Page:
Used test: Audi A4 Avant vs Skoda Superb Estate vs Volvo V60 interiors

If you're in the market for a used estate, are you better off with the gargantuan Superb, or one of the smaller but more upmarket options available for similar money?...

New Volvo V60 vs Audi A4 Avant vs Skoda Superb Estate

Interiors

Driving position, visibility, build quality, practicality

Getting comfortable isn’t an issue in any of our trio. All have steering wheels with plenty of height and reach adjustment and standard adjustable lumbar support. The Superb and V60 go one step further with full electric adjustment for both driver and front passenger seats, including a memory function. You'll have to rely on the first owner of an A4 to have made merry with the options list for that little luxury.

Speaking of luxury, all get heated seats as standard, although the Superb adds a ventilated function to stop you from getting a sweaty back or bum on sunny days. Leather upholstery is standard on the V60 and Superb, while it’s paired with sporty Alcantara trim in the A4; full leather seats were yet another option. While the A4 and V60 seats are supportive in corners, the Superb’s are a touch flat, leaving you clinging on to the wheel during hard cornering.

New Volvo V60 vs Audi A4 Avant vs Skoda Superb Estate

Audi often leads the way when it comes to quality, and the A4 is no exception. Not only does its interior look and feel incredibly classy, but all the controls work with precision, too. Although the V60 can’t quite match these heady heights, it’s still made of pleasingly squidgy plastics with attractive metal and wood trims.

We wouldn’t normally grumble about the Superb’s interior in its cheaper trims, but it’s a little underwhelming in this company. While everything feels built to last, you’ll find fewer appealing materials and more hard plastics.

Audi’s MMI is one of the best systems out there. The 7.0in screen is mounted nice and high, while the menus are easy to navigate and the rotary dial controller makes selecting what you want a doddle, even on the move. The optional Technology Pack our test car happened to be fitted with includes Navigation Plus, which has a larger 8.3in screen (pictured) with sharper graphics, more advanced sat-nav and a touchpad for making inputs with your fingertip.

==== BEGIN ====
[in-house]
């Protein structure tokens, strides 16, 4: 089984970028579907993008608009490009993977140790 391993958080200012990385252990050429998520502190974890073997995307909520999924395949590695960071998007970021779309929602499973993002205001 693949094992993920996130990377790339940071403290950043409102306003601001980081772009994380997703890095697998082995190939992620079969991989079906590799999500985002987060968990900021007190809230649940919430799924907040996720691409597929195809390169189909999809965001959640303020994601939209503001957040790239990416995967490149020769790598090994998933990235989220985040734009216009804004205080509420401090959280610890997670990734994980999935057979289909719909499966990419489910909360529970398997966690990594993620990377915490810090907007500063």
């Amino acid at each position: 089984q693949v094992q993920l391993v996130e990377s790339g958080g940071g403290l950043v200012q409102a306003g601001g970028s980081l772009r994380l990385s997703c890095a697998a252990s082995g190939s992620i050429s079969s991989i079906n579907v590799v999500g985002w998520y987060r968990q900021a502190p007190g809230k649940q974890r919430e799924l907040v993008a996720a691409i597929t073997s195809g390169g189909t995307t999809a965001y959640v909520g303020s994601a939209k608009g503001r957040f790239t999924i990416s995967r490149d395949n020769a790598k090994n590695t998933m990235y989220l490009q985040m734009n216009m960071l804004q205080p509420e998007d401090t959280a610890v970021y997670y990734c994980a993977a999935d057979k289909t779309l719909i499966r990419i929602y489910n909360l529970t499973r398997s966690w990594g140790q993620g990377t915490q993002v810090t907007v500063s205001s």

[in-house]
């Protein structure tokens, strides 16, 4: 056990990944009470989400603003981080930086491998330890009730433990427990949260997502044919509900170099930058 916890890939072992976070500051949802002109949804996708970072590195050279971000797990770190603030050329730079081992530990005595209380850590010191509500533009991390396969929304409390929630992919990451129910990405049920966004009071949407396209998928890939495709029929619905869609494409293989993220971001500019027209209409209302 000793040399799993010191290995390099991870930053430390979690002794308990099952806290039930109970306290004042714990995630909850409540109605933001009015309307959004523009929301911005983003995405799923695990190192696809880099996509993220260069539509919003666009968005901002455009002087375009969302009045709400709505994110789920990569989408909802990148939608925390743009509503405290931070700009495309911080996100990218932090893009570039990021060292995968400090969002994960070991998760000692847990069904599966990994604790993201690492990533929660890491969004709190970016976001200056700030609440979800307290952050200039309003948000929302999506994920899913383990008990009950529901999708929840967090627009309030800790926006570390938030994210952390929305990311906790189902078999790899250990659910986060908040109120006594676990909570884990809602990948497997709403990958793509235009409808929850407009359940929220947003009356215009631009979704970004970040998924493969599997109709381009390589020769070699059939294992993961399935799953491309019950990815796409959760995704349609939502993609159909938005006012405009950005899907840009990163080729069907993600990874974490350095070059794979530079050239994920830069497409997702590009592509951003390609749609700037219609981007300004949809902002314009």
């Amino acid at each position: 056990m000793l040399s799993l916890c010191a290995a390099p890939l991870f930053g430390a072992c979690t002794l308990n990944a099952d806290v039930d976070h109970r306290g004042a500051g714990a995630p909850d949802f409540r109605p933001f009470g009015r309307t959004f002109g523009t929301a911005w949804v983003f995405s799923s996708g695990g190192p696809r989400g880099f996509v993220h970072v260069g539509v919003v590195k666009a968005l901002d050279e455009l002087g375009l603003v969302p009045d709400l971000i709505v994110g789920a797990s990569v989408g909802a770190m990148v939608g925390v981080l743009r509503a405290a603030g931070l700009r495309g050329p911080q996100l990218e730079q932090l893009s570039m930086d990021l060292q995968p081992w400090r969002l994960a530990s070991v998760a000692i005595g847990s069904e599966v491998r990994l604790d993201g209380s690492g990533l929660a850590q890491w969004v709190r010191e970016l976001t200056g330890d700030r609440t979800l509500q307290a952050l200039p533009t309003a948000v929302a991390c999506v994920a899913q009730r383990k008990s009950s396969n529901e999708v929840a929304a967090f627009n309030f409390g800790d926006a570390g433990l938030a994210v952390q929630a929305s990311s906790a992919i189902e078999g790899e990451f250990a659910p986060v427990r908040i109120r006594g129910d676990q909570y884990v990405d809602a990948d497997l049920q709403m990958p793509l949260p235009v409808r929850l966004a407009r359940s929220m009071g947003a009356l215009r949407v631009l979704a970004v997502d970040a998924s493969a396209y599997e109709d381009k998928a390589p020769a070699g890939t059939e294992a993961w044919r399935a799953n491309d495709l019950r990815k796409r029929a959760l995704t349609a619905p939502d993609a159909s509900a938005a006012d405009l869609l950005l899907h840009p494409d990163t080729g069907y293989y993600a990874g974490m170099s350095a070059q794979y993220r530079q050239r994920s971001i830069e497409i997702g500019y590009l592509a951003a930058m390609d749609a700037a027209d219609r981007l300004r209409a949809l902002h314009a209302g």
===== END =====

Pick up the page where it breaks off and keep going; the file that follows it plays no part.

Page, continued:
New Volvo V60 vs Audi A4 Avant vs Skoda Superb Estate

Top-spec Superbs get Skoda’s top 9.2in Columbus touchscreen system with navigation as standard. Although the menus are logically laid out and responses are prompt, we miss the physical shortcut buttons of the 8.0in system found on lesser Superbs. The touch-sensitive shortcuts are a stretch to use and don’t take you to specific functions. As with the A4, Android Auto and Apple CarPlay smartphone mirroring is standard.

All V60s get a 9.0in, portrait-style touchscreen that you navigate with swipes as well as prods. You’ll get used to it, but many of the icons are too small and the system isn’t as quick to respond to inputs as those in the A4 and Superb. We also wish it had shortcut buttons to make life easier. While you get sat-nav, a DAB radio and Bluetooth connectivity like the others, smartphone mirroring was an extra on all trims when new, so make sure you check the used example you're looking at has this fitted.


Space and practicality 

Front space, rear space, seating flexibility, boot

Let’s start with the main reason why you buy an estate: boot space. Here, the Superb holds all the aces, thanks to a load area that would be easier to measure in acres. It can swallow 11 carry-on cases with room to spare; that’s three more than the V60 and four up on the A4. You’ll want to find a Superb with the optional variable-height boot floor, though, otherwise, you’re left with a step up to the folded rear seats, making it tricky to load long, heavy items. Still, you get luggage nets as standard with this top-spec Laurin & Klement trim.

2018 Skoda Superb estate boot

The V60’s boot may be smaller, but the floor is flat and there’s a netted area and examples with the Convenience Pack fitted add remote electric rear seatback releases, a flip-up divider with handy bag hooks and even a three-pin plug for rear passengers. The A4 is available with some straps and is the only car here to come as standard with remote rear seatback releases, but it also has the least practical and smallest boot. All three have an electric tailgate.

In the rear seats, the Superb’s vast size again pays dividends. You simply won’t find more leg room in anything short of a long-wheelbase luxury limo, and head room is also plentiful, thanks in part to the absence of a panoramic roof. Although the V60 can’t match the Superb, rear leg room is significantly better than in the A4, and you get a smidge more head room. That said, a six-footer will fit behind another one in reasonable comfort in the A4.

Up front, all have room for tall drivers and a good selection of oddment storage. Although the Superb’s cupholders are a bit small for a big coffee mug or 750ml bottle of water, the cooled cubby under the central front armrest is vast and the door pockets are sizeable, making it the best for holding clutter.

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